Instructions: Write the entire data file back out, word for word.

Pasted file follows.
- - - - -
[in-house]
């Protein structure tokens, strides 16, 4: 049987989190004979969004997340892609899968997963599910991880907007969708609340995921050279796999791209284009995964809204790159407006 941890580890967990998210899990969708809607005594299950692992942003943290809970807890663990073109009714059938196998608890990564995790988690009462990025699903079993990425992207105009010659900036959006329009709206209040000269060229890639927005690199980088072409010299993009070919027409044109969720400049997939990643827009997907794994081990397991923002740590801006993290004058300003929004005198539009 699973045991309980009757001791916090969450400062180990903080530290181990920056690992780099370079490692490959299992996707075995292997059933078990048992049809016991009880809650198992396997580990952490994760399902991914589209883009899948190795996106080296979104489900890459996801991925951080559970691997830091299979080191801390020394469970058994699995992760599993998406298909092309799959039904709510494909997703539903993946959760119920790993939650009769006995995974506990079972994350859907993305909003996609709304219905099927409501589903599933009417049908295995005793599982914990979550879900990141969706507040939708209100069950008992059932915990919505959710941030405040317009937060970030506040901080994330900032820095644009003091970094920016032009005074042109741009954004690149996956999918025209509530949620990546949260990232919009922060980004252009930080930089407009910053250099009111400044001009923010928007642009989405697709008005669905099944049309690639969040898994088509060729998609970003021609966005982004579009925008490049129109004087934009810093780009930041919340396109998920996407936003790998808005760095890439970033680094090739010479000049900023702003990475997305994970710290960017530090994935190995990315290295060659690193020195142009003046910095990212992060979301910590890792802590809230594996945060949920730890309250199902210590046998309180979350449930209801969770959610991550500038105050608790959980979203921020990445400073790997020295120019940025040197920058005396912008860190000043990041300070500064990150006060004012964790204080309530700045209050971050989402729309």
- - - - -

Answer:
[in-house]
């Protein structure tokens, strides 16, 4: 049987989190004979969004997340892609899968997963599910991880907007969708609340995921050279796999791209284009995964809204790159407006 941890580890967990998210899990969708809607005594299950692992942003943290809970807890663990073109009714059938196998608890990564995790988690009462990025699903079993990425992207105009010659900036959006329009709206209040000269060229890639927005690199980088072409010299993009070919027409044109969720400049997939990643827009997907794994081990397991923002740590801006993290004058300003929004005198539009 699973045991309980009757001791916090969450400062180990903080530290181990920056690992780099370079490692490959299992996707075995292997059933078990048992049809016991009880809650198992396997580990952490994760399902991914589209883009899948190795996106080296979104489900890459996801991925951080559970691997830091299979080191801390020394469970058994699995992760599993998406298909092309799959039904709510494909997703539903993946959760119920790993939650009769006995995974506990079972994350859907993305909003996609709304219905099927409501589903599933009417049908295995005793599982914990979550879900990141969706507040939708209100069950008992059932915990919505959710941030405040317009937060970030506040901080994330900032820095644009003091970094920016032009005074042109741009954004690149996956999918025209509530949620990546949260990232919009922060980004252009930080930089407009910053250099009111400044001009923010928007642009989405697709008005669905099944049309690639969040898994088509060729998609970003021609966005982004579009925008490049129109004087934009810093780009930041919340396109998920996407936003790998808005760095890439970033680094090739010479000049900023702003990475997305994970710290960017530090994935190995990315290295060659690193020195142009003046910095990212992060979301910590890792802590809230594996945060949920730890309250199902210590046998309180979350449930209801969770959610991550500038105050608790959980979203921020990445400073790997020295120019940025040197920058005396912008860190000043990041300070500064990150006060004012964790204080309530700045209050971050989402729309």